Entity reports on five best things to do to boost your health and brain power.

Your brain runs your body and controls everything you do. Without your mind, you wouldn’t have the ability to think, feel, understand, engage – the list goes on. Since it’s basically the reason for your existence, why not keep your brain stimulated? Here are eight things you should do every day to boost your brain power.


Taking deep breaths relieves stress and anxiety, thus alleviating pressure from the mind. The American Institute of Stress says deep breathing can stimulate your body’s “relaxation response.” Abdominal breathing for just 20 to 30 minutes each day increases the supply of oxygen to your brain and can reduce anxiety and stress. This can also stimulate the parasympathetic nervous system, which promotes a state of calmness.

Set an alarm every two hours so that multiple times per day you are reminded to take a step back from whatever you’re doing and just breathe.


Yes, you’re busy — you’d rather study in peace or finish that essay without interruption. But don’t forget human beings are hardwired to have social interactions and connections. You don’t have to listen to someone’s life story for hours, but it doesn’t hurt to say “Good morning” to a coworker or ask your professor how his or her day is going.

When you engage in meaningful conversation, you stimulate your brain. In the process, you find ways to relate. In order to facilitate conversation, Forbes suggests you listen before you speak, ask good questions to show your interest and try to genuinely relate to the conversation. If you have an opportunity to joke around, take it because it will “decrease barriers from the start … and enable you to have a better conversation.”


Yes, we live in a world obsessed with multitasking. While the ability to do two or more things at once might be an important skill, it’s not always necessary. In fact, doing too much at once can even overwork your body and mind.

A study from the University of London tested this theory by observing over 1,000 people who were trying to multitask with electronic media. Researchers found that multitasking caused a greater decrease in IQ than smoking marijuana. Since your brain cannot efficiently switch between tasks, it becomes strained and unable to function optimally.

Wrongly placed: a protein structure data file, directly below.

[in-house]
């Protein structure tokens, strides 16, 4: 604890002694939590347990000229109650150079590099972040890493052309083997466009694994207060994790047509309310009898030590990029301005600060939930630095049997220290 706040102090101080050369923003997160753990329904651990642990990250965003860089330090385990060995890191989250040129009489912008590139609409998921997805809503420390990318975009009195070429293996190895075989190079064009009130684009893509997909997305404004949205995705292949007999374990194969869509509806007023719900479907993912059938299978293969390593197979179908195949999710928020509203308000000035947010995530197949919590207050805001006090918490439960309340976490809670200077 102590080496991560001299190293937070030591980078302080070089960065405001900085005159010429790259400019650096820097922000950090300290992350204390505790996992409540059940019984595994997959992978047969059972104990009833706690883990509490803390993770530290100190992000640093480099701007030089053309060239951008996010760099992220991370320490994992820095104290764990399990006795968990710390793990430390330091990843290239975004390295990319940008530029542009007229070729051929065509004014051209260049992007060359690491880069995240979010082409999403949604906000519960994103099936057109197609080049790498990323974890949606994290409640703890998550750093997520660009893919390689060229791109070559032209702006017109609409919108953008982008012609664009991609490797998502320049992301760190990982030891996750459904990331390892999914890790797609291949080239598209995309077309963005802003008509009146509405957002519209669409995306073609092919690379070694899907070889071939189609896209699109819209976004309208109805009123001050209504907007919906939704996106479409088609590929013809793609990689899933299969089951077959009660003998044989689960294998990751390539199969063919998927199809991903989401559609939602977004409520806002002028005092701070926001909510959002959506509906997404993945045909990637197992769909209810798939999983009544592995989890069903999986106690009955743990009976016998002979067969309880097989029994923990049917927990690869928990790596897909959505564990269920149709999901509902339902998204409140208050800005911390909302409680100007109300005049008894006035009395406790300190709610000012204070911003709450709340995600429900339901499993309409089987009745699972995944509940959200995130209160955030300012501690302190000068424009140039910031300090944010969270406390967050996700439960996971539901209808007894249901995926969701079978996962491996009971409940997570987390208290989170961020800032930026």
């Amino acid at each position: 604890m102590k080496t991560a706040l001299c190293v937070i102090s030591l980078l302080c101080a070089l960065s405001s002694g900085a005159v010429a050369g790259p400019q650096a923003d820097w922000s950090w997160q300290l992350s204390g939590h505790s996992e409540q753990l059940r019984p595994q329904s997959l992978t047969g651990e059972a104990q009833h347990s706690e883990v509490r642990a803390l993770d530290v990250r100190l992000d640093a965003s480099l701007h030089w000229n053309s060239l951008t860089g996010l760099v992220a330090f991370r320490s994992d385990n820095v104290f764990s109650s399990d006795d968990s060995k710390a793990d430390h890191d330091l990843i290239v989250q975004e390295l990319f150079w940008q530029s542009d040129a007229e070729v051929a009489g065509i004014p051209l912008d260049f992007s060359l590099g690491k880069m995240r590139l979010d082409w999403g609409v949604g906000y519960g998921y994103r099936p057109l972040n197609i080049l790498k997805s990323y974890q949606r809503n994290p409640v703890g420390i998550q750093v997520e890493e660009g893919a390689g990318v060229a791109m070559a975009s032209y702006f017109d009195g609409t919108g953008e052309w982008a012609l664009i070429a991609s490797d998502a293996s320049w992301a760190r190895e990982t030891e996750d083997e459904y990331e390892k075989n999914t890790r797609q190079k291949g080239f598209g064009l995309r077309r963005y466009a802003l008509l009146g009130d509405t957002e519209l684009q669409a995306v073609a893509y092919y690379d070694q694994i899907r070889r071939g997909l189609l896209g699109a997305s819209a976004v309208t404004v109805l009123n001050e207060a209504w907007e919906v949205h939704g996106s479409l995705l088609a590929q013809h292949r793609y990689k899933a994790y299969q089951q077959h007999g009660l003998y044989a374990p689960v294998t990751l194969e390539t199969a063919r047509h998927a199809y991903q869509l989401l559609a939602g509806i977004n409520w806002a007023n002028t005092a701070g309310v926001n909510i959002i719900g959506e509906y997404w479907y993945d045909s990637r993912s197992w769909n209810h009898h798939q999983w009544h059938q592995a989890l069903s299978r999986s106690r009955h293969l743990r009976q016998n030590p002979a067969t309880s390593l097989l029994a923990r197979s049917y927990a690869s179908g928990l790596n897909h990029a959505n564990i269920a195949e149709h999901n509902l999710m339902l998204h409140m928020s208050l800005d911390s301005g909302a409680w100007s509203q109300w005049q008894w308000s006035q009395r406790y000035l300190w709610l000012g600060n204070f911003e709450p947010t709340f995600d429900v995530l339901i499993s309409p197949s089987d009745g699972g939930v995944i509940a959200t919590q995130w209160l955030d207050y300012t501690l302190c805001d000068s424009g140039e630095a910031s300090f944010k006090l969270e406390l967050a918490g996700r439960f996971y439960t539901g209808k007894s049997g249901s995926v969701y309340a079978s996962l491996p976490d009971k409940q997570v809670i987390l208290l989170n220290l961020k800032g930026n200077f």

4 Drink more water.

Most Americans are chronically dehydrated, which leads to slower brain function. Think of yourself as a plant. Too many of us know that when you don’t water a plant, it dies. Don’t let that happen to yourself. Instead, be sure to stay hydrated throughout the day. Carry around a water bottle everywhere you go and make sure to regularly refill it so you can continue sipping throughout the day. If you don’t like drinking water, spruce it up with a hint of mint, lemon or orange for taste.


If you’re feeling tired, stop for a few minutes or hours and take a break. You can’t be productive when you’re exhausted. You’ll drain yourself, which means the quality of your work won’t be your ultimate best. Don’t you want to be confident with the paper you turn in or the project you are presenting to your boss?

Everyone should make time for a siesta throughout the day. But remember: It’s a nap, not hibernation. If you’re a busy bee, set your timer for 15 minutes. Naps are known to improve thinking abilities and performance. Mayo Clinic says napping reduces fatigue, helps you feel more relaxed, increases alertness and improves your mood. Once you wake up, you’ll feel refreshed and ready to take on the world!

6 Don’t be a creature of habit.

Does this sound familiar? You wake up, go to work and eat lunch then go home, make dinner and sleep. If so, your life has become a routine. It’s time to kick creature of habit syndrome to the curb. When we follow the same routines every single day without fail, we are allowing our brains to decay. If you want to break out of the confines of your daily schedule and stimulate your brain, try something new! Is there a cooking class offered nearby that you’ve always wanted to take? Go sign up. You want to start running again? Lace up your shoes. What’s holding you back?


We are instilled from a young age to ask questions. When we were infants, our parents encouraged our curiosity and were quick to answer our wildest queries. When we went to school, our teachers prompted us with questions of our own. They’ve always said, “If you don’t understand something, ask a question.” In much the same vein, it’s a good idea to ask questions as an adult even if you think already know the answer. Oftentimes, the answers will lead to new ideas and different ways of thinking.

8 Believe in yourself.

We all have doubts about ourselves. But these fears are holding you back from reaching your full potential. You know that pose in which a (usually) man sits with his chair kicked back, feet up on the desk and hands behind his head? Yes, that one. Your posture reflects your self-confidence. If that pose is a too much for you, then try standing in a Supergirl pose. Put your hands on your hips, with your elbows out and stand with your feet spread apart. Do this for two minutes and you will boost your confidence.

#WomenThatDo are not afraid to boost their brain power every day of the week!

Edited by Ellena Kilgallon

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